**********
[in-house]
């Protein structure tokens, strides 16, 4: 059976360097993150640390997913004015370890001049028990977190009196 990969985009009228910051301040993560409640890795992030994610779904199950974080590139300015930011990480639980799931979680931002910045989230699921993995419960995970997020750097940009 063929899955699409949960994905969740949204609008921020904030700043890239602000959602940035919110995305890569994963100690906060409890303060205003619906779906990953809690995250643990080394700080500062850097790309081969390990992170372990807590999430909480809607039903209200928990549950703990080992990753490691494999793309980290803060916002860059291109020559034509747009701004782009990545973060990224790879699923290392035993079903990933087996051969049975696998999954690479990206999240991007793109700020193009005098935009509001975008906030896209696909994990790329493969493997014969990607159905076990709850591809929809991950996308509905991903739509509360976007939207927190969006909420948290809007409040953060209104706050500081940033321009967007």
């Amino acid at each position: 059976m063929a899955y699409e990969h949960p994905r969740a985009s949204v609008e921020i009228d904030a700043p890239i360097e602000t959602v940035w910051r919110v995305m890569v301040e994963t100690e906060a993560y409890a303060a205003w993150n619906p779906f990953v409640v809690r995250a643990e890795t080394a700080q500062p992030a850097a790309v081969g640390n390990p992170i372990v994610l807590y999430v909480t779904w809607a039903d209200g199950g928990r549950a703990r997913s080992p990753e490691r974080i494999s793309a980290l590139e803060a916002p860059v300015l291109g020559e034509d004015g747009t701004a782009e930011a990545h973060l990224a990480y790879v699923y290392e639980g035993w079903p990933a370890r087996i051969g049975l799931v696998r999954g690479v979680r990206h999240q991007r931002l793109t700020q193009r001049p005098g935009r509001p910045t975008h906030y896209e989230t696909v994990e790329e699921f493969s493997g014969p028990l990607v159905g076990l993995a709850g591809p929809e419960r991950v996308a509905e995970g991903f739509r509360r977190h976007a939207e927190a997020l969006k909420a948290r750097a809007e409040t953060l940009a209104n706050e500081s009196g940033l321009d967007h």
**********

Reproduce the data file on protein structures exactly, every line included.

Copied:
[in-house]
């Protein structure tokens, strides 16, 4: 059976360097993150640390997913004015370890001049028990977190009196 990969985009009228910051301040993560409640890795992030994610779904199950974080590139300015930011990480639980799931979680931002910045989230699921993995419960995970997020750097940009 063929899955699409949960994905969740949204609008921020904030700043890239602000959602940035919110995305890569994963100690906060409890303060205003619906779906990953809690995250643990080394700080500062850097790309081969390990992170372990807590999430909480809607039903209200928990549950703990080992990753490691494999793309980290803060916002860059291109020559034509747009701004782009990545973060990224790879699923290392035993079903990933087996051969049975696998999954690479990206999240991007793109700020193009005098935009509001975008906030896209696909994990790329493969493997014969990607159905076990709850591809929809991950996308509905991903739509509360976007939207927190969006909420948290809007409040953060209104706050500081940033321009967007």
């Amino acid at each position: 059976m063929a899955y699409e990969h949960p994905r969740a985009s949204v609008e921020i009228d904030a700043p890239i360097e602000t959602v940035w910051r919110v995305m890569v301040e994963t100690e906060a993560y409890a303060a205003w993150n619906p779906f990953v409640v809690r995250a643990e890795t080394a700080q500062p992030a850097a790309v081969g640390n390990p992170i372990v994610l807590y999430v909480t779904w809607a039903d209200g199950g928990r549950a703990r997913s080992p990753e490691r974080i494999s793309a980290l590139e803060a916002p860059v300015l291109g020559e034509d004015g747009t701004a782009e930011a990545h973060l990224a990480y790879v699923y290392e639980g035993w079903p990933a370890r087996i051969g049975l799931v696998r999954g690479v979680r990206h999240q991007r931002l793109t700020q193009r001049p005098g935009r509001p910045t975008h906030y896209e989230t696909v994990e790329e699921f493969s493997g014969p028990l990607v159905g076990l993995a709850g591809p929809e419960r991950v996308a509905e995970g991903f739509r509360r977190h976007a939207e927190a997020l969006k909420a948290r750097a809007e409040t953060l940009a209104n706050e500081s009196g940033l321009d967007h």